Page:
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Info-Eye – Taxonomy of visualization methods for humanities

15. Januar 2010
Lev Manovich
Image by R▲▲S via Flickr

Listening to Lev Manovich’s talk on visualization methods for humanities right now, trying to scribble down some notes to use it in my own research. It’s a talk called „Visualization Methods for Film and Media Studies“, and he’s giving it as part of the final conference of the Digital Formalism research project. He has also contributed analyses of Vertov’s „The Eleventh Year“ (1926) to the conference, which are included in the DVD issued by the Austrian Filmmuseum.

This is not a well-written article, but if you are interested in visualizations, you will probably find it interesting to dig through and follow up the links. The conference log can be found here:

  • gather – take a number of pictures which have something in common and find a way to sort them and see if you can identify a pattern.

For instance: Visualizations of all 4553 covers of Time magazine, 1923-2009. Note that there is not only a shift from black and white to colour, but also a preference for certain hues in certain years.

  • highlight – continuity between a „full“ media object and visualization/diagram

For instance: Take a digital copy of Anna Karenina (the novel by Tolstoy), arrange it in columns and minimize it to squeeze onto one (giant) page; automatically underline particular words and see what it looks like. See also this Flickr-Set: Hamlet.

  • sample – take samples in regular intervals (e.g. screenshots from video games), and generate an all-in-one view

For instance: Visualizations of two very popular Japanese video games Kingdom Hearts and Kingdom Hearts II – 100 hours of game play. Frames taken every 6 seconds from the sequence of gameplay sessions which constitute a full traversal of the game from beginning to end. This image represents 62.5 hours of gameplay (22,4999 frames).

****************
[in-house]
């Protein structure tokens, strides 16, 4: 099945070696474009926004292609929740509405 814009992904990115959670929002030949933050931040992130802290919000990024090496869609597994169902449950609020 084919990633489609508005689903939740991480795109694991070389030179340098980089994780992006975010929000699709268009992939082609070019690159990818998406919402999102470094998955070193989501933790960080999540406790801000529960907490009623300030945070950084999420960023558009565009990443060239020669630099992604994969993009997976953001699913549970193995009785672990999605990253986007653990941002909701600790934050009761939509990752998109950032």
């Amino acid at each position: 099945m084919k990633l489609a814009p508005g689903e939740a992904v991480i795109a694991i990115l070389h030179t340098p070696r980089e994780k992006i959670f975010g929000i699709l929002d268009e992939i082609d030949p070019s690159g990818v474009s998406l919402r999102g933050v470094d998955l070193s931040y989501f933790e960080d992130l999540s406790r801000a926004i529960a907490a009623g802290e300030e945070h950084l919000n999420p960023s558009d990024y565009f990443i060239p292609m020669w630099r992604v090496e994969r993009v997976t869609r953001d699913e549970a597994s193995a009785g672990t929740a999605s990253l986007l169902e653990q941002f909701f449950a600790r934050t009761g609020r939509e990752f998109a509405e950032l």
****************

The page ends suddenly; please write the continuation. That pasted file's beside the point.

• calculate – manipulate visual material algorithmically, e.g. extract a thin, vertical slice from each frame, or image, and arrange them horizontally in a time line.

For instance: The following slice through a segment of a video game (37.5 minutes of gameplay) at 1 fps. Or, as Manovich did with Vertov, extract one frame – the first frame – from each shot.

  • describe + visualize meta data

For instance: Visualization combining two types of shot categories. A single bar = one shot; bar color = shot type. In the upper graph, bar length represents shot duration

  • analyse + visualize results

(cultural analytics ted key – need to find the visualization for this one)

  • Analyze + visualize using images („image graphics“)

For instance: 4553 covers of Time magazine, 1923-2008. The x axis is time, the y axis is a composite dimension of brightness, hue, and saturation measures that were automatically extracted from the images. The graph shows the complicated transition from black and white to color printing and indicates some basic design trends in various eras of the publication. Or: Visualization of Mondrian imags on an X-Y/Time-Hue scale. Or take a look at this visualization of the average amount of movement in each shot (60000 by 724 pixels!).

Photo by R▲▲S


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